Review: The only thing new about Angry Birds Star Wars is the lightsaber
At a Glance
Angry Birds Star Wars for iOS
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Angry Birds Star Wars rarely approaches levels beyond mere gimmick, and the levels themselves feel like they've been pulled from other Angry Birds installments.Get It for $1.00
As much as I love the Angry Birds franchise, the joy of flinging little birds at green pigs has waned as of late. Between Angry Birds, Angry Birds Seasons, Angry Birds Rio, and the disastrous Bad Piggies, Rovio clearly needs to explore new horizons for its physical puzzler. So the Finnish developers turned to the final frontier and the only franchise in less need of a new entry: Angry Birds Star Wars.
In a nod to the first Star Wars film (Episode IV), you start the game with little red birds with blond hair. These are meant to represent series protagonist Luke Skywalker, and you first start out in battles with little Sandpeople-themed pigs. Luke will later develop the ability to use a lightsaber, giving the little red birds much more power. You'll also unlock a force-using Obi Wan bird, a gun-slinging Han Solo bird, and a hulky, growling Chewbacca bird.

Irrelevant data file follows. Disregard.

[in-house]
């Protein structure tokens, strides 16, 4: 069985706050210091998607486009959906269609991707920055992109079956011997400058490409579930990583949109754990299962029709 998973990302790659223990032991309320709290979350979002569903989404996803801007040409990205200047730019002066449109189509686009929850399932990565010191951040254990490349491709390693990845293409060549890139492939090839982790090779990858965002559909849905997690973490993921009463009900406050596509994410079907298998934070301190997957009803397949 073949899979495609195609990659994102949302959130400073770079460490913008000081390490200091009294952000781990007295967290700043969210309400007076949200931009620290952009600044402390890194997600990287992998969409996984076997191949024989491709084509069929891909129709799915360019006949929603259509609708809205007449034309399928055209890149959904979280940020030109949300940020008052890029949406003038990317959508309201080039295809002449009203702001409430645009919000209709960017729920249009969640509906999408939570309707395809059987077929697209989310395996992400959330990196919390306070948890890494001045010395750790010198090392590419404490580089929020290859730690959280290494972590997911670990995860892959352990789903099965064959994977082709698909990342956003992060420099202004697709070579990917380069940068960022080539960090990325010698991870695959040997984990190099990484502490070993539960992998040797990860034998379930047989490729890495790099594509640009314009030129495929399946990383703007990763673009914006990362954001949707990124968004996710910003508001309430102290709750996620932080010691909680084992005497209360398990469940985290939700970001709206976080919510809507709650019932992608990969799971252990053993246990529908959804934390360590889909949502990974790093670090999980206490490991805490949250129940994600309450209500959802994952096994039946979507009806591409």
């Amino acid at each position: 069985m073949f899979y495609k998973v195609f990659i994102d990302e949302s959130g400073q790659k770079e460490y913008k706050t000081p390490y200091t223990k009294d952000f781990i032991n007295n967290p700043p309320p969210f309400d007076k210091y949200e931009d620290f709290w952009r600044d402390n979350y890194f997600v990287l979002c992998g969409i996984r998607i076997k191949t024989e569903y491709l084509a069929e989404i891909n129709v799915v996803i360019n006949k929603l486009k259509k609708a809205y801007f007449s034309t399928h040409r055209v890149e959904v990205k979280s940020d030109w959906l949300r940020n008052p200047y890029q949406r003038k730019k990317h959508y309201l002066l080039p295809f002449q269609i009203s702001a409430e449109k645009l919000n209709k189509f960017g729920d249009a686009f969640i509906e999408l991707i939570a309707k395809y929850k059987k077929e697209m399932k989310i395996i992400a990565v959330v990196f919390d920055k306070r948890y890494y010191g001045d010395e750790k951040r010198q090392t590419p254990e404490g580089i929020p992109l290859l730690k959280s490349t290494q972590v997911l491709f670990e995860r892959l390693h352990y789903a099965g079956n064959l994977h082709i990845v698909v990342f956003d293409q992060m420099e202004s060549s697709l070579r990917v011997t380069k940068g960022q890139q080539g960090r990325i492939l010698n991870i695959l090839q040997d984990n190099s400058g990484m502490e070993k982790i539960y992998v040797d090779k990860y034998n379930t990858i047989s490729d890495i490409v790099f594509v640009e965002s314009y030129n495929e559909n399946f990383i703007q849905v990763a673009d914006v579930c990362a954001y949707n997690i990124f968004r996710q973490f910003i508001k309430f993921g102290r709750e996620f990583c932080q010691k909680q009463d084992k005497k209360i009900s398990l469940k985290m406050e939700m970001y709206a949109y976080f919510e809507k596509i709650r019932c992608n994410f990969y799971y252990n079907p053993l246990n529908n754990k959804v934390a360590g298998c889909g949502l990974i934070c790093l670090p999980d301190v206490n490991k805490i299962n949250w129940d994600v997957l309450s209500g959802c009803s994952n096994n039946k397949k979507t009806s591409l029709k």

While adorable, Angry Birds Star Wars rarely approaches levels beyond mere gimmick. Sure, you're able to fling birds in both normal gravity and space areas, but aside from different backgrounds and costumery, the levels themselves feel stale, as if they already exist in previous Angry Birds installments. It's only when you utilize Obi Wan's force powers, take on Darth Vader, or utilize Han's blaster that the game really explores new game mechanics. Lasers can bounce off certain surfaces, creating opportunities for interesting ricochet attacks involving turrets or Han's blaster. Meanwhile, Obi Wan can force push most objects around the stage, meaning you'll need to experiment with how to best fling debris. And Darth Vader is just a pain—he's hard to kill, he stops Obi Wan's force powers, and throws other challenges your way. What a jerk.
It's hard to knock a franchise that is built on fundamentally sound game mechanics: You fling your little birds, they crash into things, rinse, repeat. But with the promise and imagination of the Star Wars universe, its hard not to be a little bit disappointed in the offering so far. Perhaps the promised Hoth levels will push the game into some new directions beyond just new background designs and pigs in costumes.